According to the recent “Generational Planning Study” released by Genworth, nearly half (46%) of American adults give themselves a poor or failing grade when it comes to their retirement account contributions.
Americans are also somewhat pessimistic about other critical topics, including long term care arrangements and the cost of other health care. According to the study, fully 53% of adults have not started making financial arrangements for retirement, and four in 10 respondents stated not having saved enough for retirement is their biggest financial regret.
“Preparing ourselves financially for future aging and care needs is one of the biggest issues Americans are facing today,” says Tom McInerney, president and CEO of Genworth. “Competing financial obligations, lack of information and even fear prevent many from making a plan simply because they don’t know how to approach retirement planning and take the first step.”
Of respondents who have started making retirement arrangements, the average age is 33, Genworth finds. Respondents also report average annual retirement savings of $7,360—but Genworth researchers warn the more informative median saving figure is a mere $500.
When asked about the amount of money they will need to retire, adults said they anticipated needing, on average, $1.7 million for retirement. At the current average annual savings rate, a 33-year-old would only have approximately half a million dollars at age 65, assuming a 4% compound interest rate.
Genworth finds a major component of retirement planning that tends to be overlooked by Americans is the potential need for long term care. According to Genworth researchers, as many as seven in 10 Americans will require some form of long term care before their death.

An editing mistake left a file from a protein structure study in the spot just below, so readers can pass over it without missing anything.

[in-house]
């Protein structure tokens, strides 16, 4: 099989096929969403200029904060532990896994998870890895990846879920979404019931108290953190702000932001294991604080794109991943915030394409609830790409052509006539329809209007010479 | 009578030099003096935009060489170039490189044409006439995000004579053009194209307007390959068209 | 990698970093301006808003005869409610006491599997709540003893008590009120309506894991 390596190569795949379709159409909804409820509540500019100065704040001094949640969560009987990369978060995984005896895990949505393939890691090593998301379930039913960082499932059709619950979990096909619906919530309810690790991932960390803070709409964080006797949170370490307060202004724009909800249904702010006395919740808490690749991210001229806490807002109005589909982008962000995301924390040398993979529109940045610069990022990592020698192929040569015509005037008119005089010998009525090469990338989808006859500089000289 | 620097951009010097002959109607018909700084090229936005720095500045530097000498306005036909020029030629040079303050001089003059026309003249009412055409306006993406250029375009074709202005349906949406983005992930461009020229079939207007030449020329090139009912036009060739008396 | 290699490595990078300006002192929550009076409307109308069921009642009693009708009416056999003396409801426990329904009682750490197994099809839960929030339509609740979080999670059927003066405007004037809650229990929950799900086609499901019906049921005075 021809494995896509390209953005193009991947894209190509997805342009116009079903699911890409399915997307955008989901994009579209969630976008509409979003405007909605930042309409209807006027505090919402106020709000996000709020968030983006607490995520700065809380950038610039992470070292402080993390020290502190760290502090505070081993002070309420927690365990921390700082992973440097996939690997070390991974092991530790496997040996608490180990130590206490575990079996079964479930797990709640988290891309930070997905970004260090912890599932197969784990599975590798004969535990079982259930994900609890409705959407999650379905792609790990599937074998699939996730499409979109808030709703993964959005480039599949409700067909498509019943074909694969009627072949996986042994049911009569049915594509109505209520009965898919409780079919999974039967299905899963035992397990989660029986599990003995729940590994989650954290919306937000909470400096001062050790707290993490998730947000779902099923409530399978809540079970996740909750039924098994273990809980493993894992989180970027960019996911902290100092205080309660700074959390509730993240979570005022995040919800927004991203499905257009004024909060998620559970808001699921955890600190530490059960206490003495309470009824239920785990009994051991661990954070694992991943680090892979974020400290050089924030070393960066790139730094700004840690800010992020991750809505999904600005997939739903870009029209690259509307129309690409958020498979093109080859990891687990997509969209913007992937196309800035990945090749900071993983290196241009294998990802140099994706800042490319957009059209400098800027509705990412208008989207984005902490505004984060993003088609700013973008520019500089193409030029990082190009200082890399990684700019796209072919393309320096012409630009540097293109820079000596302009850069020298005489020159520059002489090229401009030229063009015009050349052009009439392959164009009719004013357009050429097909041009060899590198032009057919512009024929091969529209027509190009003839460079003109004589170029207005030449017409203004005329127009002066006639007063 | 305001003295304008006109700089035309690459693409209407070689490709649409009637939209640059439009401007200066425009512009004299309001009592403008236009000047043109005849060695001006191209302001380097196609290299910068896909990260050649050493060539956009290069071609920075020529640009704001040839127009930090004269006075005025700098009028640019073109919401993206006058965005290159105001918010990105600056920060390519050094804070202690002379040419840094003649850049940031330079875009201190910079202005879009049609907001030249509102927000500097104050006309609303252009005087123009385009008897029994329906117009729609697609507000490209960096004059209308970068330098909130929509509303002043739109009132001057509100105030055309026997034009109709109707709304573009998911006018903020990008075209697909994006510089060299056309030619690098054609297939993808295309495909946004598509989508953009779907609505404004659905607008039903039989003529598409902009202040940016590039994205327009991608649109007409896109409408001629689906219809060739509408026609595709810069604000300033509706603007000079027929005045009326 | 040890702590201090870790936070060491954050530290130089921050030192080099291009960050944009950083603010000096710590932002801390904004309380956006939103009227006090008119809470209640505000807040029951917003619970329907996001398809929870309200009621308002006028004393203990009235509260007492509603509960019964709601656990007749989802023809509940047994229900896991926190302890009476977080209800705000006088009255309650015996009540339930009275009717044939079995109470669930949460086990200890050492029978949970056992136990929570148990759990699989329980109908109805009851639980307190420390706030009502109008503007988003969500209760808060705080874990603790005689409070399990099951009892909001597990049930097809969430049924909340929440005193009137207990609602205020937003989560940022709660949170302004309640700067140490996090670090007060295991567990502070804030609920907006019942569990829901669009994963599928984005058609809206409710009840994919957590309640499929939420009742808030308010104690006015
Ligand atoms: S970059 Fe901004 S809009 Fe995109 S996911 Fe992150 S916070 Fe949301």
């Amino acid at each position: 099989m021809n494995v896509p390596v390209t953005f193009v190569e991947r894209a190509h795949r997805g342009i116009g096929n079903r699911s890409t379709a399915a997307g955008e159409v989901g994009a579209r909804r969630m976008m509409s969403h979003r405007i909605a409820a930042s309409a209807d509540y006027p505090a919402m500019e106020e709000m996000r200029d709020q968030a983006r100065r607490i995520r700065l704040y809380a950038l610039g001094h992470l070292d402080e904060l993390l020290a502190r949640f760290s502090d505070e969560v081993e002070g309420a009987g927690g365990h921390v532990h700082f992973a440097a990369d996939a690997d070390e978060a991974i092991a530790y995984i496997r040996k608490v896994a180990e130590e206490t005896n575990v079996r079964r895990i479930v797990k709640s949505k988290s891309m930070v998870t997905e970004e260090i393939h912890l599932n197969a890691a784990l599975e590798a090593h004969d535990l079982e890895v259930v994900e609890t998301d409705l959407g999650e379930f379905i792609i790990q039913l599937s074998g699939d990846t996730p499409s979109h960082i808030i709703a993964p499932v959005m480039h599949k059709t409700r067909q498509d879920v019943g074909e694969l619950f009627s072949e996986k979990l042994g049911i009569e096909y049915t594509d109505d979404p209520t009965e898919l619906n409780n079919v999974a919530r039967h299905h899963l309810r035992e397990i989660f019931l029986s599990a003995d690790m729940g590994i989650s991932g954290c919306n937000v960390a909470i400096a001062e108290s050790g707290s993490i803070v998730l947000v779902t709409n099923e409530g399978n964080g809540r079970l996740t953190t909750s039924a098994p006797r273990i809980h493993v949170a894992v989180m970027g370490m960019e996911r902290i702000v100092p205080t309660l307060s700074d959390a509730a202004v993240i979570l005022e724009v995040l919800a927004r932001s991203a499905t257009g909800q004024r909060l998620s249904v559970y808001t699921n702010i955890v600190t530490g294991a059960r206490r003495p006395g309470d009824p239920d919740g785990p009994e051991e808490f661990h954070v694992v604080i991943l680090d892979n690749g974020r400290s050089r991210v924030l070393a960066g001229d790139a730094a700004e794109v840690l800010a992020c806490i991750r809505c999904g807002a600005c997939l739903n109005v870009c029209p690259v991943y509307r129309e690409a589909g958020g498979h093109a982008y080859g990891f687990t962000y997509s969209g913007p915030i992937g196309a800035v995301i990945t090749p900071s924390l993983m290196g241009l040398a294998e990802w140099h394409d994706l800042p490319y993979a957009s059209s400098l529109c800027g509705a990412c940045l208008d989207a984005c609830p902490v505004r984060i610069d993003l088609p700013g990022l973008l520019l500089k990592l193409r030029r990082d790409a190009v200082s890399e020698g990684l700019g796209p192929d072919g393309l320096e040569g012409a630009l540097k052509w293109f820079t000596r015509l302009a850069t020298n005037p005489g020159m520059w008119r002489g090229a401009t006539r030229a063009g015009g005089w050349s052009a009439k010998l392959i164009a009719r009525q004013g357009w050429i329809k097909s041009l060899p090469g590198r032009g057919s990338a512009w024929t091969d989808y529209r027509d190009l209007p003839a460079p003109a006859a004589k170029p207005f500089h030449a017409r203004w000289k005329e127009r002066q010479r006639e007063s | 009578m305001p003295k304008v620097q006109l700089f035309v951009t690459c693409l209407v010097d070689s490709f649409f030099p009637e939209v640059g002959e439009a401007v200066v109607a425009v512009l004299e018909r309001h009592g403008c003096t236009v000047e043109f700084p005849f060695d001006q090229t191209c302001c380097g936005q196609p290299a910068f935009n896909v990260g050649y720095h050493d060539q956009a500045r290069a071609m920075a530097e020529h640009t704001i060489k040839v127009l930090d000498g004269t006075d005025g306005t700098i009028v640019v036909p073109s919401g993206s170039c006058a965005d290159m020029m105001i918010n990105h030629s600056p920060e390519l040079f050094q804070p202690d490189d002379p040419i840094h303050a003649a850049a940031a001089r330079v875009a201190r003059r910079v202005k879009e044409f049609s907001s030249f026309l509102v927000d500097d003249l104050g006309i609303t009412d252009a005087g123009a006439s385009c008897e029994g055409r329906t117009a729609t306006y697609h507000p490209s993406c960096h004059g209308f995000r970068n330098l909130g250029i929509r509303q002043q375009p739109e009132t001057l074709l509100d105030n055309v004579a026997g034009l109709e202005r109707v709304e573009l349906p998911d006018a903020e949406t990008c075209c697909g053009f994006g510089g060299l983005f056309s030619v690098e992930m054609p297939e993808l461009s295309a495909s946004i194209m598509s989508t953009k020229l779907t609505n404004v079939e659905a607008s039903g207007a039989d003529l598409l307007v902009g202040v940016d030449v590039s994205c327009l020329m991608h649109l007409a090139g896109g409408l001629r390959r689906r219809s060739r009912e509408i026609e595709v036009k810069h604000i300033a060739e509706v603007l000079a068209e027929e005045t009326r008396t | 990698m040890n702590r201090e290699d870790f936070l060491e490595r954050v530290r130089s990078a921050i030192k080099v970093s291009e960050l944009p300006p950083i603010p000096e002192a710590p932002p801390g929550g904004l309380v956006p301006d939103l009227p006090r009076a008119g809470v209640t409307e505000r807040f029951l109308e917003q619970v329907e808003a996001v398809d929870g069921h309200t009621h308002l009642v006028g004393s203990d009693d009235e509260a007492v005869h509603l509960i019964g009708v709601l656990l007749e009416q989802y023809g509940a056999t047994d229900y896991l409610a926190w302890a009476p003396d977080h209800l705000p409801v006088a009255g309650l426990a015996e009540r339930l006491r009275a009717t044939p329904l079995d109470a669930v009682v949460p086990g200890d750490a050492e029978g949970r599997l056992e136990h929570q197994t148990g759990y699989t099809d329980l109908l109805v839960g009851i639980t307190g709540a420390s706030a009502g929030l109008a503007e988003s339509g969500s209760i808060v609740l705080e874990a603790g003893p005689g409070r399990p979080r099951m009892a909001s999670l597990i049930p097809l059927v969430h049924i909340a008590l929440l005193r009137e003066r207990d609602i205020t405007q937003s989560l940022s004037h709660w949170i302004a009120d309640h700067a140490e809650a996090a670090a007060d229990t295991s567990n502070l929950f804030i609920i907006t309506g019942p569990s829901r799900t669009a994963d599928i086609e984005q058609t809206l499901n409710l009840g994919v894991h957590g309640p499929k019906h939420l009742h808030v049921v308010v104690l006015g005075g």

According to Genworth, Americans can take several easy steps for their financial and families’ well-being. The survey reveals few people have created a will, designated guardians or set advanced medical directives. “These three, little-to-no-cost actions can be added to a financial checklist that spans every stage of life,” the researchers note. “It is increasingly more important to develop good habits earlier in the retirement planning process, even though life changes and aging tend to be the impetus for many to start planning for their aging and retirement needs.”
Genworth encourages plan sponsors and advisers to download the full Generational Planning Study from its website. The underlying survey research was conducted in collaboration with J&K Solutions LLC and The Olinger Group, via an online survey of 1,000 U.S. adults from across the U.S., during February 2015.